- Practicing crop rotation can help prevent squash bug issues. Whether you’ve had squash bugs or not, practicing crop rotation is a good idea. If you had squash in one portion of the garden this year, you could plant something in the nightshade family (peppers or tomatoes), salad greens, or root crops in their place next year because these plants are not susceptible to cucurbit disease or squash bugs.
- Burning or composting old squash vines in the fall will eliminate overwinter shelters.
- Avoid thick, heavy layers of mulch like hay or straw. Squash bugs absolutely love that sort of environment.
- If possible, consider keeping your squash plants covered until blossoming begins, and remove the cover when it’s time for pollination.
- Companion planting is an ideal way to keep pests at bay. Nasturtiums and tansy planted around plants affected by squash bugs will help keep them safe.
- Use bait. Squash bugs love hanging out underneath objects like tarps and boards, especially when there isn’t any mulch. Set these items up near the cucurbit crops as bait, then destroy the population under them. It won’t take long for the bugs to congregate.
- Check all the plants in your garden for squash bug eggs. Just because the bugs usually don’t eat plants that aren’t in the squash family doesn’t mean they object to laying their eggs elsewhere. I found some eggs on my jalapeno pepper plants. Whenever you see eggs, destroy them!
How to Get Rid of Squash Bugs
Preventing squash bugs or pests is the ultimate way to keep your produce and flowers safe. That doesn’t always work, however, so the next best thing is early detection. We want to catch these pests before they grow into adults. Otherwise, getting rid of them can become tricky.
- Pick any and every squash bug you see off the plants early. A friend of mine didn’t want to squish the bugs or really touch them, so I suggested she fill a bucket or coffee can with soapy water, flick the bugs into the solution. Once they’re dead, dump it anywhere outside of the garden.
- Early mornings and later in the day are the best times to pick the egg masses off the plants. Simply scrape all the eggs off the leaves with something like a butterknife (I’ve seen folks use their fingernails). They say you can let them fall to the ground because beetles will eat them. I don’t like to take those chances, so I smash them between rocks before tossing them on the ground. Remember, eggs hatch every 10 days, so you’ll want to check them at least once a week.
- Place a board, tarp, or cardboard in the garden at night (newspaper works, too). Both adults and nymphs will hide under these materials. As soon as you lift the items, the bugs will run, so it’s best to leave the materials on the ground and blindly squish with a hard item. A plank will work. Lay it down and walk across it.
Not everyone is a huge fan of hunting squash bugs and their eggs, and some people don’t have the sort of time it takes. That said, you can make several different sprays (chemical-free, of course) to deter or repel these annoying insects.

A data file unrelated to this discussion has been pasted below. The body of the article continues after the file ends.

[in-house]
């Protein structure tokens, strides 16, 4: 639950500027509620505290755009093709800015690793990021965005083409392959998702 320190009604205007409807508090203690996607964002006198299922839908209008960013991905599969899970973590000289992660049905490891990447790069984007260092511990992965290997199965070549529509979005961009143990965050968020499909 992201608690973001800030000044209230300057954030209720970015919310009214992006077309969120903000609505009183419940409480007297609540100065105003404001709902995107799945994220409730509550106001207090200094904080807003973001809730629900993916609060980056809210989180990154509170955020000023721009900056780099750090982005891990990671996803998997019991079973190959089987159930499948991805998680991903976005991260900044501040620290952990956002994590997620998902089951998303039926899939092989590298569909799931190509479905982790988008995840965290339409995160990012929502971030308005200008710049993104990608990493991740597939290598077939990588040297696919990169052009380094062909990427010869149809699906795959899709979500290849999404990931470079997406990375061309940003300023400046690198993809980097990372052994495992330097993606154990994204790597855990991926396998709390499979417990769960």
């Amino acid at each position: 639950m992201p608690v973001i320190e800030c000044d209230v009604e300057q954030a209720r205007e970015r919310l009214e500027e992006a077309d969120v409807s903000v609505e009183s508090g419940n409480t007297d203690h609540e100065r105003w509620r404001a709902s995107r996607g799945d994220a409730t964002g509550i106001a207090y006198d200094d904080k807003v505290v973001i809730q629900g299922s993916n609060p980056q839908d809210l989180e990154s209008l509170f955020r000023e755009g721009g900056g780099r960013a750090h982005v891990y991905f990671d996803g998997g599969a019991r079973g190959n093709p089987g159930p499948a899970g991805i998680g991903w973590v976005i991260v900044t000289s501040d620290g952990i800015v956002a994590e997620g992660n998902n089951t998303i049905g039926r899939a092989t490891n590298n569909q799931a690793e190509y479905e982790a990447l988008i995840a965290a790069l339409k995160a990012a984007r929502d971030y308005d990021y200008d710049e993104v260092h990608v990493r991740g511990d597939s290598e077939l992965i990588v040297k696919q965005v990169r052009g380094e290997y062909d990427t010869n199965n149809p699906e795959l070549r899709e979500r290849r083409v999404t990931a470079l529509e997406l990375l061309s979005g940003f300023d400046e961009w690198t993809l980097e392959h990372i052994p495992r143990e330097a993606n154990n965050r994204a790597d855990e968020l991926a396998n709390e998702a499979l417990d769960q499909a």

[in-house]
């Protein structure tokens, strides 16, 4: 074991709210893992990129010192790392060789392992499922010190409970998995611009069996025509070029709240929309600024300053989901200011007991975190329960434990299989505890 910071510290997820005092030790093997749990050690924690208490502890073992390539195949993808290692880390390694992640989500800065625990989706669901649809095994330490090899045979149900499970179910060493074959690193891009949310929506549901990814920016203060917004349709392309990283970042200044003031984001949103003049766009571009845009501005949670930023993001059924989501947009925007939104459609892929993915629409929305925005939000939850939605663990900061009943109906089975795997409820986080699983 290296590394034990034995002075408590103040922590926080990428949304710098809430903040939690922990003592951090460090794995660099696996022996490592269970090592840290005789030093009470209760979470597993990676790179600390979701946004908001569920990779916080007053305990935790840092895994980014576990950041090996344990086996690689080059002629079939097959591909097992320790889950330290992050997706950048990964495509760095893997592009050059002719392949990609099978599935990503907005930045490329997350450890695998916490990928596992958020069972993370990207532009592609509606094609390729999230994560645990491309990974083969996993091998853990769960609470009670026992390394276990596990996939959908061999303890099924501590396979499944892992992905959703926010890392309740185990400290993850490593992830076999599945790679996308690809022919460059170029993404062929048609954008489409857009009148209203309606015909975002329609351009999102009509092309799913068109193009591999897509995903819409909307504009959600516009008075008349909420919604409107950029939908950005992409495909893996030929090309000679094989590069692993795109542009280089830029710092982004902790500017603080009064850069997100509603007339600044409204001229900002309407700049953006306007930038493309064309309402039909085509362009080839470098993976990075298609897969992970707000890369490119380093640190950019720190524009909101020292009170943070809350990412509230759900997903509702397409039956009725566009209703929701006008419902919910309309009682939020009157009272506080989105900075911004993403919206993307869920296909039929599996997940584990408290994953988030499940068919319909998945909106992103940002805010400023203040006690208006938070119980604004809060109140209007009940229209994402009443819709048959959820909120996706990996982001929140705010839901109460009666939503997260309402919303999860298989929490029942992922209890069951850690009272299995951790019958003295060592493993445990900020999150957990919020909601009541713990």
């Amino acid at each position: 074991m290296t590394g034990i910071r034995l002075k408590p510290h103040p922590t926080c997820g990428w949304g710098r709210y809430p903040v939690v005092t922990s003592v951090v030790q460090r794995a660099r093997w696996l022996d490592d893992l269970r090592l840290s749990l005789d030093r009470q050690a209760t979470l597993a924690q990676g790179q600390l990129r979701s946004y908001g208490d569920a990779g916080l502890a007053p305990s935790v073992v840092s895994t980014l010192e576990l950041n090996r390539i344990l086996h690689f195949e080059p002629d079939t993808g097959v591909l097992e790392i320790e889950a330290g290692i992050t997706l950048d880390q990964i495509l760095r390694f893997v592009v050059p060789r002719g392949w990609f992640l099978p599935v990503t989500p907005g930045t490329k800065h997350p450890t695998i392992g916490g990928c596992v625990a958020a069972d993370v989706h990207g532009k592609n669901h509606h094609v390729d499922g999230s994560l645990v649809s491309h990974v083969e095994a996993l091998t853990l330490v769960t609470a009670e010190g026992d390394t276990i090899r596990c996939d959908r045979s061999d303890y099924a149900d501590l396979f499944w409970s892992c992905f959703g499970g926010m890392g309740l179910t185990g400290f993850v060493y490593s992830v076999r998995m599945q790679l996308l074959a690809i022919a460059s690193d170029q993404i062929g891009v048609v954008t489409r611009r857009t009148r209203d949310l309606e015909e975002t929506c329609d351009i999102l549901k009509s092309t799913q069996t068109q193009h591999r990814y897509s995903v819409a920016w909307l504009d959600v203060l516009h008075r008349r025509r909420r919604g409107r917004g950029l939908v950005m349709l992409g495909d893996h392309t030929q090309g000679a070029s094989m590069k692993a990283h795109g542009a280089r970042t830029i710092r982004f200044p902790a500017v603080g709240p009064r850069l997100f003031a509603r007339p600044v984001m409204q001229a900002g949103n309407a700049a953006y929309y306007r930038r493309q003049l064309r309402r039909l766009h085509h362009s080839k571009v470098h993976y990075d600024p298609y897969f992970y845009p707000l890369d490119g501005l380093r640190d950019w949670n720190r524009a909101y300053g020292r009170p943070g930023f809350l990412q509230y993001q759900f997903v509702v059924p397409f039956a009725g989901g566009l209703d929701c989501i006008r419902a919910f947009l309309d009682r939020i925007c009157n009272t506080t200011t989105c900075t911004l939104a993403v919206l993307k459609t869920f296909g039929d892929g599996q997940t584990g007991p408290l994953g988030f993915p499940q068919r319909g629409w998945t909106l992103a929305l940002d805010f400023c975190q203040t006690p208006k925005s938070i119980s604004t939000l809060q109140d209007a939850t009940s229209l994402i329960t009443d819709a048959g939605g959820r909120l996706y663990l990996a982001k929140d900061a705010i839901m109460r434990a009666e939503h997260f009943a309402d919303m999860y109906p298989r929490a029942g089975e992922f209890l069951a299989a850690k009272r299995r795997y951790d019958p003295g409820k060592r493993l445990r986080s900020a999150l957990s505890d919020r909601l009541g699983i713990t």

Simple Soap Spray
- Put 1 teaspoon of dish liquid and vegetable oil into a 16-ounce spray bottle.
- Top it off with water, but be sure to leave enough room at the top to shake the mixture thoroughly.
- Shake gently and spray the undersides of the plant leaves as needed. If it rains, you will need to spray the plants once again.
Coffee Ground Spray
Many insects detest the intense fragrance of coffee, which is why they typically avoid areas that smell like it.
- Boil 2 tablespoons of coffee grounds in two cups of water.
- Let the mixture to cool to room temperature to avoid burning yourself or the plants.
- Strain the grounds from the brew and pour it into a 16-ounce spray bottle.
- Spray under the leaves as needed.
Remember, if it rains after spraying, you must spray again. If the solution isn’t working, you can strengthen it and see how it plays out.
Diatomaceous Earth or DE is something some old folks “down in the Hollar” recommend for dealing with any pest insects. DE is a silica-based powder that’s made from fossilized remains of these tiny creatures called diatoms.
While this powder isn’t effective for dealing with adult squash bugs, it will handle the nymphs. Sprinkle it on the soil and plants to kill nymphs. However, DE can harm numerous beneficial insects, so I avoid this method.
This oil can be used to slow down squash bug’s reproduction. It naturally reduces the number of eggs adults can lay without harming any beneficial insects. The oil doesn’t kill the adults, but spraying the undersides of the leaves can control the amount of eggs and future nymphs.
While it may be more time-consuming, I find the best, eco-friendly method to kill squash bugs is using my hands or feet. Drop them into a container with soapy water and let them drown if you don’t want to touch them.
Rubber gloves are helpful because I will squish them between my fingers. If I don’t have gloves on, I’ll use two flat rocks or pieces of wood to smash them. The eggs can be scraped and dropped into the same soapy water.
Squash bugs can destroy plants quickly, given the time and space to reproduce and flourish. That said, the sooner we find, hunt, and kill them, the better. Prevention is vital, but it doesn’t always eliminate the threat.
Don’t let squash bugs get the best of you. Happy homesteading, friends!